Thierry Henry’s latest comments will have warmed the hearts of Arsenal fans around the world.
One of the Gunners' most loved sons has expressed his desire to return to the club, though it will not be to play, as he did in January and February this year.
Henry confirmed he would be keen to open talks with the Emirates Stadium club about heading back to north London in some capacity once he hangs up his boots.
“Eventually I’d like to go back to Arsenal,” Henry said in The Telegraph.
“I don’t know how, it depends. Seriously, I don’t know (what it will be). I just want to finish my career (first).
“I would go back to England, for sure, with Arsenal. Coaching does interest me but I really don’t think about it right now.”
Sentimentality aside, having Henry on the coaching staff would be a massive boon to manager Arsene Wenger, if his own words on Arsenal’ all-time record goalscorer are true.
“It can only be positive,” said the Frenchman when confirming Henry’s short-term loan in January
“He has exceptional talent. He is experienced, he is quality, and can help the players on and off the pitch.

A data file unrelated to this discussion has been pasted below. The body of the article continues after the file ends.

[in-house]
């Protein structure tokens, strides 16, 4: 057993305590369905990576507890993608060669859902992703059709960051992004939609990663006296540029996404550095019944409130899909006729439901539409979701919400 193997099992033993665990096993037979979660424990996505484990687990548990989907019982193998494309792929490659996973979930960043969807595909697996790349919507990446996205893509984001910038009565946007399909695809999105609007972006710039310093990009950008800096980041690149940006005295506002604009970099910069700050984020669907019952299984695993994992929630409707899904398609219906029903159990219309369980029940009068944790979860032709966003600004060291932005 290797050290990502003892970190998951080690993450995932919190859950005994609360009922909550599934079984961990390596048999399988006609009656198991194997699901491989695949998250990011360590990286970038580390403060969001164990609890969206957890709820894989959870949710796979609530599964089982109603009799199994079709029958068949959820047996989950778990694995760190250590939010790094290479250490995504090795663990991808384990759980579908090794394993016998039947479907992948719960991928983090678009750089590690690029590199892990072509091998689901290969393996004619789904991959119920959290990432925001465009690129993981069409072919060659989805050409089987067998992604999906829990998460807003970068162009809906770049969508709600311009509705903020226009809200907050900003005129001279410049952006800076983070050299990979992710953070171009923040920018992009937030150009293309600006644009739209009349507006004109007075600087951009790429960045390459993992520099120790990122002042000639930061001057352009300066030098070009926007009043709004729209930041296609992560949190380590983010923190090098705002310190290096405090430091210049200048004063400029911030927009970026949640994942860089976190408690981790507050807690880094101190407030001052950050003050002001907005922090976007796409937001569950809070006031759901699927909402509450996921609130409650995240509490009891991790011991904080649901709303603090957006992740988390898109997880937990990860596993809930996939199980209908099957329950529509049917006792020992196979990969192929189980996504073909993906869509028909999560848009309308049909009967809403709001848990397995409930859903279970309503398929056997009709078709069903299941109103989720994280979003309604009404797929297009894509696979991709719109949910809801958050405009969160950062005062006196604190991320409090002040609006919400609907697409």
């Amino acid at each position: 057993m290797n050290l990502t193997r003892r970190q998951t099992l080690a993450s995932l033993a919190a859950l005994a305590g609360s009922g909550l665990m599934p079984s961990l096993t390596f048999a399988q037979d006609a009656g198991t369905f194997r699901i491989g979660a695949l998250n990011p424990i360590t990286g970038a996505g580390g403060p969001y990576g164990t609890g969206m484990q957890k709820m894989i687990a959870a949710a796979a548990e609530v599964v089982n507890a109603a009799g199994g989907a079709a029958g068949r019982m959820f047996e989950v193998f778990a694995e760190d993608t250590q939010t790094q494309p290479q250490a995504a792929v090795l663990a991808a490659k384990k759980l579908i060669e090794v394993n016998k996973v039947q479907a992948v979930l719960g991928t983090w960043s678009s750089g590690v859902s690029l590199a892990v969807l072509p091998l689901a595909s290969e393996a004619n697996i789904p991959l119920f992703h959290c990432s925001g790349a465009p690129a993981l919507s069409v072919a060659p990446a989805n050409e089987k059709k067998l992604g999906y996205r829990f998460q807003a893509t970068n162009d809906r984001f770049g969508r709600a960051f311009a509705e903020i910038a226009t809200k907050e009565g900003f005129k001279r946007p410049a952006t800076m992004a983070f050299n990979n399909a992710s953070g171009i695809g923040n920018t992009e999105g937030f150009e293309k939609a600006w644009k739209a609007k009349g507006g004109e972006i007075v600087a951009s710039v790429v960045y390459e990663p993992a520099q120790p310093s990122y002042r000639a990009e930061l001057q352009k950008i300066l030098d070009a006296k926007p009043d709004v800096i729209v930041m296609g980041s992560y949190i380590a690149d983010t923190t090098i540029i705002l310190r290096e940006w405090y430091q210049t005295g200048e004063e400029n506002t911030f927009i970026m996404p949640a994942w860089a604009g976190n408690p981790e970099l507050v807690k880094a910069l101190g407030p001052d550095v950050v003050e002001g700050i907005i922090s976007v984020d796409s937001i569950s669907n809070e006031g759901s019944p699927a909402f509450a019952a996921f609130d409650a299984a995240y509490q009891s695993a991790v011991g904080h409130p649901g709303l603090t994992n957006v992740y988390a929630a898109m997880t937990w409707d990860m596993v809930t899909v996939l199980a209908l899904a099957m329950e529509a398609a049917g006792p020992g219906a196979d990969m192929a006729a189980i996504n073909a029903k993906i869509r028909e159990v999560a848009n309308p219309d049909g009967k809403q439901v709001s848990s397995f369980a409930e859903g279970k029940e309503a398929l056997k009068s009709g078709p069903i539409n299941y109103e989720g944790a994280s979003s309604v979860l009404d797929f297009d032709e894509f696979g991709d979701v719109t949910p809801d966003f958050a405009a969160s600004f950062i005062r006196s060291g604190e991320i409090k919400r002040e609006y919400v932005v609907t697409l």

“He is a super-intelligent guy and he is a special talent.”
The 34-year-old admitted playing again is probably out of the question but, as he did when Henry helped out for two months, Wenger may well see having Henry on his backroom staff as being without a downside.
The New York Red Bulls forward scored two goals (originally three but his deflected striker against Aston Villa was changed to an own goal), but he was not quite in the sort of shape that Arsenal fans were used to.
His influence on the team was undeniable though and the players were visibly lifted soon after his arrival – a welcomes effect given the struggles Wenger’s side were having around then.
If, as Wenger says, Henry is “a super-intelligent guy” then he should be useful on the training pitch, especially with players like Theo Walcott, who is in desperate need of some direction.
There are few that exceed Henry when it comes to quality, but that is not always translated into coaching or managerial excellence.
Even if the former France international cannot make the transition to management successfully, it does not mean he would be entirely useless; you couldn’t get many better to coach on the specifics of forward play and goalscoring.
Passion for the club is another plus point to his return; Henry spoke in incredibly sentimental terms about the Gunners during his loan spell, admitting to being a big fan of the club since leaving the first time.
Wenger’s recently retired number two, Pat Rice, was another who genuinely loved the club and you would hope this feeling was translated into the players he coach.
That passion, combined with the stature he has at the club and his intelligence, would make Henry singularly suited to a role at Arsenal, educating and guiding future Gunners legends.